Canada’s Privacy Regulators Call For New Legal Framework To Govern Police Use Of Facial Recognition Technology

Canada’s Privacy Regulators Call For New Legal Framework To Govern Police Use Of Facial Recognition Technology

M. Imtiaz Karamat is an IP Osgoode Alumnus and Associate Lawyer at Deeth Williams Wall LLP. This article was originally posted on E-TIPS™ For Deeth Williams Wall LLP on May 18, 2022.

On May 2, 2022, Canada’s privacy regulatory authorities (the Regulators) issued a joint statement calling for a legal framework that clearly establishes the acceptable circumstances for police to use facial recognition technology (FR).

Police agencies greatly benefit from FR, because it is a useful resource for solving crimes, locating missing persons, and supporting national security objectives. However, the Regulators noted that FR involves the collection and processing of highly sensitive biometric information, which raises a series of privacy and human rights concerns when it is applied on a large scale. Widespread adoption of the technology would enable police agencies to covertly identify and surveil individuals and this may impair Canadians’ privacy right to participate in the world without being regularly identified, tracked, and monitored.

The Regulators called for Canadian legislators to implement a legal framework that outlines the boundaries associated with FR. Although Canada’s current principle-based privacy laws are adaptable to evolving technologies, the Regulators took the position that they are too high-level to address the specific risks associated with police use of FR. They argued that the current legal framework leaves much discretion to police agencies, which creates the possibility for serious harms to an individual’s privacy and other fundamental rights.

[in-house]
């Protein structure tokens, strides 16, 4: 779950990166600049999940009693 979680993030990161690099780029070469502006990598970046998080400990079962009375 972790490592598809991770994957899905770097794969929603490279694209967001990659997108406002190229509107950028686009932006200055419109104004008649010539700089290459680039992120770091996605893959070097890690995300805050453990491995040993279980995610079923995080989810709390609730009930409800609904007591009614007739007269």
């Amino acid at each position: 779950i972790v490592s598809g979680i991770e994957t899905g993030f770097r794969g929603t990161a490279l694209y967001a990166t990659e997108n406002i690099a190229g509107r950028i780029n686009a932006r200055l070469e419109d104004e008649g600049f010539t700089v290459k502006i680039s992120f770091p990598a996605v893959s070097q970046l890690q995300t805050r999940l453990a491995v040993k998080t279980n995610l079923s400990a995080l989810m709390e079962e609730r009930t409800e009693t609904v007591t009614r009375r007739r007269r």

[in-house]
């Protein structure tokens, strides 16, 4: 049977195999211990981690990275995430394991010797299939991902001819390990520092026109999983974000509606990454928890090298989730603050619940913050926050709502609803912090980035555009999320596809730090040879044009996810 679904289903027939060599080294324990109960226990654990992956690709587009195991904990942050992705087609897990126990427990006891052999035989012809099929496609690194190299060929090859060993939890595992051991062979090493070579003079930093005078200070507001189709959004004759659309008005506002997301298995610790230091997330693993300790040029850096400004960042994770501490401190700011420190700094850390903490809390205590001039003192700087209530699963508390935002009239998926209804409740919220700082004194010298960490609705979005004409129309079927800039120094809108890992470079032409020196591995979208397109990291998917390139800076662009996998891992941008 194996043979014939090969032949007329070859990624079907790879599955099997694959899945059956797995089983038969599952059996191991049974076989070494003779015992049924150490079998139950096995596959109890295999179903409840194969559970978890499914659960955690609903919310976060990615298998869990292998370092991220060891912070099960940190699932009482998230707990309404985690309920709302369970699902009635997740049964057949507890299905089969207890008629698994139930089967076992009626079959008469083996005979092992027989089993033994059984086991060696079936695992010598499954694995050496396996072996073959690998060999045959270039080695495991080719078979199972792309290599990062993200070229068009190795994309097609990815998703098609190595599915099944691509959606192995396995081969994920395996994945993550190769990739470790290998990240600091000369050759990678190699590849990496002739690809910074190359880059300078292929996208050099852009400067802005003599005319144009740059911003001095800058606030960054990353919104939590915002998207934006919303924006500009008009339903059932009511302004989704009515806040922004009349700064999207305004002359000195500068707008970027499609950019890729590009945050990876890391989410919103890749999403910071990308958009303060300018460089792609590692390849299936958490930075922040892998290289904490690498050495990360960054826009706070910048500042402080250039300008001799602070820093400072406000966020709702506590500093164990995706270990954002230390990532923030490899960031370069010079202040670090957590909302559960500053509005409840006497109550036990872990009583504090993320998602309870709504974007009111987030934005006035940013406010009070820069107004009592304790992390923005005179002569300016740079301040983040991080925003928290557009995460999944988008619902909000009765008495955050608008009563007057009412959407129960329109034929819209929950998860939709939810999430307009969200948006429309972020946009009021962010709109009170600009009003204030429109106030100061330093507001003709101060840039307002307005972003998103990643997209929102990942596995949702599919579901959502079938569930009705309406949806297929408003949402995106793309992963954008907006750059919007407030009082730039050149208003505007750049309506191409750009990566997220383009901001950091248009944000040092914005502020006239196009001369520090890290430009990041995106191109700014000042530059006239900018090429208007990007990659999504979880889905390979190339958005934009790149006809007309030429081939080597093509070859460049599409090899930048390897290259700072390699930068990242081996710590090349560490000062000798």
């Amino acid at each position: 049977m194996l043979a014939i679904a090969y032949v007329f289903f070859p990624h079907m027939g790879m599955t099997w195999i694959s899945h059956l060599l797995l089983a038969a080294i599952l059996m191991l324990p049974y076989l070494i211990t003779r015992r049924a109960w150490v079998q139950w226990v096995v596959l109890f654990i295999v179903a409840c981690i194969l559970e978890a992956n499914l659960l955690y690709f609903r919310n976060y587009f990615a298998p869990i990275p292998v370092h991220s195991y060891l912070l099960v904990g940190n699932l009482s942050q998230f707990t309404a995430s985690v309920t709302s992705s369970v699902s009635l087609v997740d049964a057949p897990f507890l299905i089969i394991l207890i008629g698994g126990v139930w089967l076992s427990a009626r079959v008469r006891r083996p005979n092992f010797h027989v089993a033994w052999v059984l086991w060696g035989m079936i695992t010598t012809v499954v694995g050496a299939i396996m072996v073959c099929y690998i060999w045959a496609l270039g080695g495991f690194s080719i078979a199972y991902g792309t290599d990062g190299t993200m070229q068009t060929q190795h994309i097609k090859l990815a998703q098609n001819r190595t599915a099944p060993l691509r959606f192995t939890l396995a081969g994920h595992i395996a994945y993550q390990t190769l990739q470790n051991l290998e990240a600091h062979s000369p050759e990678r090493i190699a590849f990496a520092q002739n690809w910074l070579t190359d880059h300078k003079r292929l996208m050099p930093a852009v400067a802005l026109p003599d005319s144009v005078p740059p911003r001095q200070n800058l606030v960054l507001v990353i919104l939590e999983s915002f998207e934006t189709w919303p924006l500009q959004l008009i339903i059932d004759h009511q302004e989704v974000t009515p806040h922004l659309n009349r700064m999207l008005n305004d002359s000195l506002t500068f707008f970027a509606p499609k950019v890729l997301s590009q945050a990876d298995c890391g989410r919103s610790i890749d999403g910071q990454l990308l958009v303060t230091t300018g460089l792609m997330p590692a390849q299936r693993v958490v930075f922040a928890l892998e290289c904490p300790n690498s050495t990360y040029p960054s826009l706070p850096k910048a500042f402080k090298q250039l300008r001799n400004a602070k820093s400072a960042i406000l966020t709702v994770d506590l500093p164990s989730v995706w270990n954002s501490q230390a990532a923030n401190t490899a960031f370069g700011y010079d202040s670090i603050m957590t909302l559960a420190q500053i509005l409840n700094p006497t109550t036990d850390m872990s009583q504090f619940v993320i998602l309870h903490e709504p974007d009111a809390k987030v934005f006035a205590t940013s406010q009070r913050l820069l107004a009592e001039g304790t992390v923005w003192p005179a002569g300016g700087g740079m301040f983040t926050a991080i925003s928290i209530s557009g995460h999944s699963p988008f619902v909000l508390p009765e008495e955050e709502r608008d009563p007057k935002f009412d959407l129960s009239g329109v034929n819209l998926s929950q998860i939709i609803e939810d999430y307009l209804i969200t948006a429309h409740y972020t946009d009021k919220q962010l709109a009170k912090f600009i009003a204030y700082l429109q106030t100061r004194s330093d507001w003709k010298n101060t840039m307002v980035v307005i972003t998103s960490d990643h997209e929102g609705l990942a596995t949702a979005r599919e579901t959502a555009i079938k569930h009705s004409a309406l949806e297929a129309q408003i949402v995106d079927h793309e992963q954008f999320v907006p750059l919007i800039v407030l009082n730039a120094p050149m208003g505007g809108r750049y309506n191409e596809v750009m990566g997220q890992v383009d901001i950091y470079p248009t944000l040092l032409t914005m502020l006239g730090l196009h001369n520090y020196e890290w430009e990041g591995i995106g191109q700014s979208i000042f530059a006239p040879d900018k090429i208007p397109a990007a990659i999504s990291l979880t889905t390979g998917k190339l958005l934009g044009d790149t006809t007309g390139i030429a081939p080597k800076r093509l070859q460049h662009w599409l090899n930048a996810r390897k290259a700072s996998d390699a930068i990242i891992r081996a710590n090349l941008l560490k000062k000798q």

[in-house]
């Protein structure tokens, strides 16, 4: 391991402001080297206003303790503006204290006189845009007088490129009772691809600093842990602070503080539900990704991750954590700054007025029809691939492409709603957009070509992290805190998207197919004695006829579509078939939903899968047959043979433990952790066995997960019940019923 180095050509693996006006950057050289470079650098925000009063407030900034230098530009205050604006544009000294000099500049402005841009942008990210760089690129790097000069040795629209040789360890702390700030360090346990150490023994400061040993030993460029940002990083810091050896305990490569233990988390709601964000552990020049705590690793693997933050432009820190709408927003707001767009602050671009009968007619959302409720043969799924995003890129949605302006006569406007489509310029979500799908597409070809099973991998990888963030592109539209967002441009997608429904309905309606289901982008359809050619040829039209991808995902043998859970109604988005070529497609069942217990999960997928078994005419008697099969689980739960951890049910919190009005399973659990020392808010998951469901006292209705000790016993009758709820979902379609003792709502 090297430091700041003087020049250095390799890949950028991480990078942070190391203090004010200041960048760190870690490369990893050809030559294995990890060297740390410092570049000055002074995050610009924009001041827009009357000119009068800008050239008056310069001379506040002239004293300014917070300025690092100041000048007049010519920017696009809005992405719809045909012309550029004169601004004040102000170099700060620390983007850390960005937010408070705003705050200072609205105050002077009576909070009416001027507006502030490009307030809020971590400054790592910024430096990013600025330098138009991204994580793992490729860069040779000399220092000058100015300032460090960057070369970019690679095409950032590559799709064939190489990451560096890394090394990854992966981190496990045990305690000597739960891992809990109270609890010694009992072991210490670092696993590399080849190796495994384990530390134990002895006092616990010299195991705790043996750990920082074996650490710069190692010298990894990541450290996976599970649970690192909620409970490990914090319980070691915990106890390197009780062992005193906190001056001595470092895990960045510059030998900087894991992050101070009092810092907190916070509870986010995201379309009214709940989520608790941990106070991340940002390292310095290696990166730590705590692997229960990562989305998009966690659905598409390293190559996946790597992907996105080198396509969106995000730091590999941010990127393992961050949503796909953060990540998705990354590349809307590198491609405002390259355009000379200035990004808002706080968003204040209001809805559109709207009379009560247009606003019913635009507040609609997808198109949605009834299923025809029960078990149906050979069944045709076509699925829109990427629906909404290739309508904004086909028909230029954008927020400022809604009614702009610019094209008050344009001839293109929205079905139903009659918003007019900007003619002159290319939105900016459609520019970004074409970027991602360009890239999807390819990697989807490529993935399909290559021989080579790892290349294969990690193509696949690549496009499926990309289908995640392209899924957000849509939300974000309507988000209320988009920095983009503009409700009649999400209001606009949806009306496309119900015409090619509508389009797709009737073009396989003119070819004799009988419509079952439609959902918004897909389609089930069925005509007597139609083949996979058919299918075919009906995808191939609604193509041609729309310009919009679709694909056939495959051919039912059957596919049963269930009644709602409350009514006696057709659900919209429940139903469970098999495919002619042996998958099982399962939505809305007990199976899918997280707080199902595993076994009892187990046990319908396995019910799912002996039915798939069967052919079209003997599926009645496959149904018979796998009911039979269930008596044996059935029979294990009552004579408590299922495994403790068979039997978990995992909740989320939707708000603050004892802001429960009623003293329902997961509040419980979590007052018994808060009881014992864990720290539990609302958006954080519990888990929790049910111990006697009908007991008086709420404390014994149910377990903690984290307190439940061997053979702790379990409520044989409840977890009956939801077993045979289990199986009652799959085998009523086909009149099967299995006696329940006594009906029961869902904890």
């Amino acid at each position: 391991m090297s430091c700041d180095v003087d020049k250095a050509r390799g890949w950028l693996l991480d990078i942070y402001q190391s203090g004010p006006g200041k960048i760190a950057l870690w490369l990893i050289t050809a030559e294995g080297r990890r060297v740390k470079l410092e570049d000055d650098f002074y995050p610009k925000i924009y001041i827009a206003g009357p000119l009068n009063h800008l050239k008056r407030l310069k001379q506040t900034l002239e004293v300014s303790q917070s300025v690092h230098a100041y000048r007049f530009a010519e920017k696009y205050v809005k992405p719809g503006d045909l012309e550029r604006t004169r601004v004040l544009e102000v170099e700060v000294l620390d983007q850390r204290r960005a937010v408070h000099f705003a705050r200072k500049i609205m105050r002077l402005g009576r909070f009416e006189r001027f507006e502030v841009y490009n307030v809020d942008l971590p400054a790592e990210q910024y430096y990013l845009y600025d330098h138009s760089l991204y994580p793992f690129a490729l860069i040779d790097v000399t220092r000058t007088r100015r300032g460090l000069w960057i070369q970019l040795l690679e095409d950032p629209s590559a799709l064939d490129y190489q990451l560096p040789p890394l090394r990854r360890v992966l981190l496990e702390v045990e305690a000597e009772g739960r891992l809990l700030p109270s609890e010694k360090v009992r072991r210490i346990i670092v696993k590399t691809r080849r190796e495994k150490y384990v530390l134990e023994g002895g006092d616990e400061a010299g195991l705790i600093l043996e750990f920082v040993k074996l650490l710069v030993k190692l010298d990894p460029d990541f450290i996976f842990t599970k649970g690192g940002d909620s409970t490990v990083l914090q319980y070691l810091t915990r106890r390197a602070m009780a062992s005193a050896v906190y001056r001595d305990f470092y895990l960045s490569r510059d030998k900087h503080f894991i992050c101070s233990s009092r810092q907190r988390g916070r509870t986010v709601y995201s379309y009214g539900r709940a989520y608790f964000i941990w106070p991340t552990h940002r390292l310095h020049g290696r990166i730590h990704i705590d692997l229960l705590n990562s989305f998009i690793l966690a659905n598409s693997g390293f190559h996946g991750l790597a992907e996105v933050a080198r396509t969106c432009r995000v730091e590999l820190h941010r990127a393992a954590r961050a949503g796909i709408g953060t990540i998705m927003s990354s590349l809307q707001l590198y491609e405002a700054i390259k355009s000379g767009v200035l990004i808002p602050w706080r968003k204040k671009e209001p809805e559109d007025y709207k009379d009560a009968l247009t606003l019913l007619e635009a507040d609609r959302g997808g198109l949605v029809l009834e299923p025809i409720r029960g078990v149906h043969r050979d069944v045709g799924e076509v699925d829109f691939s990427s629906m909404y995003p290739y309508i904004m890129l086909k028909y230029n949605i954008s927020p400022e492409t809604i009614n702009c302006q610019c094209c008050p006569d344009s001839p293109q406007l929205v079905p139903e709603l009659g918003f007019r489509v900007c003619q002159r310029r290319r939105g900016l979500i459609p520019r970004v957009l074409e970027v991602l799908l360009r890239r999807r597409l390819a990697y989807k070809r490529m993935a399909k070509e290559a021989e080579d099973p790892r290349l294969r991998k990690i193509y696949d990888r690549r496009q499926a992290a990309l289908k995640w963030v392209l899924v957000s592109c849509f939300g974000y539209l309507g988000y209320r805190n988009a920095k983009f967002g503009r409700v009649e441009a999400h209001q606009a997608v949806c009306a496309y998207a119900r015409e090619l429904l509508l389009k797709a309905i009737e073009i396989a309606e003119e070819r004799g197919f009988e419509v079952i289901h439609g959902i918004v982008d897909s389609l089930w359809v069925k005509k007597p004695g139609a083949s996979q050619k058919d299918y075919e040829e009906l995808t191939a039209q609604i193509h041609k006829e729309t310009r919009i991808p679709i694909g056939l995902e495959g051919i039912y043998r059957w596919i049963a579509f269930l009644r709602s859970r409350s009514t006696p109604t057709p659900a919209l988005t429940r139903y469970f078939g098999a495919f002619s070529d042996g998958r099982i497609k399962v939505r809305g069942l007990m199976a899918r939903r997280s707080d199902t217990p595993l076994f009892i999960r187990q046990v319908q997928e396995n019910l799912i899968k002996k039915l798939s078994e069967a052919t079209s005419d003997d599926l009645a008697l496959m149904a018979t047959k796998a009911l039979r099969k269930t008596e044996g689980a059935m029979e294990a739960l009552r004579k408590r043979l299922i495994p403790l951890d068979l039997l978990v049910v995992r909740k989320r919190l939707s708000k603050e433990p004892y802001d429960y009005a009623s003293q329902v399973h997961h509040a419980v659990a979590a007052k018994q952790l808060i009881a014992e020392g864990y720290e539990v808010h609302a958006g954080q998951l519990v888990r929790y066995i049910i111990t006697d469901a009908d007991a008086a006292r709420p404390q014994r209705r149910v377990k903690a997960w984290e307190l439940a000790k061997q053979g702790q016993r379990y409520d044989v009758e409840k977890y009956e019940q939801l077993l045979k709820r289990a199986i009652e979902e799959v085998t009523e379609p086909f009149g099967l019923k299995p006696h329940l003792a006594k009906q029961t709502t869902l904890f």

In the joint statement, the Regulators suggested that a new legal framework should be implemented by legislators that includes the following:

  • Defined Purpose and Prohibited Uses: A clearly defined purpose for police agencies to use FR and a list of prohibited uses, i.e. “no-go zones”.
  • Necessity and Proportionality: Overarching requirements for the use of FR to be necessary and proportionate for a given objective.
  • Independent Oversight: Empowering an independent, external public body to oversee police use of FR, including requirements for police agencies to obtain authorization to launch an initiative.
  • Mitigate Privacy Risks: Privacy control measures that mitigate individuals’ risks, including controls to ensure the accuracy of information and appropriately limit data retention for police databanks.

Together with their joint statement, the Regulators released the final version of their joint privacy guidance on FR use by police agencies that clarifies the agencies’ obligations under current laws. The guidance and joint statement are the product of a public consultation launched in June 2021, in which a large majority of stakeholders agreed that new legislation is required to govern police use of FR going forward.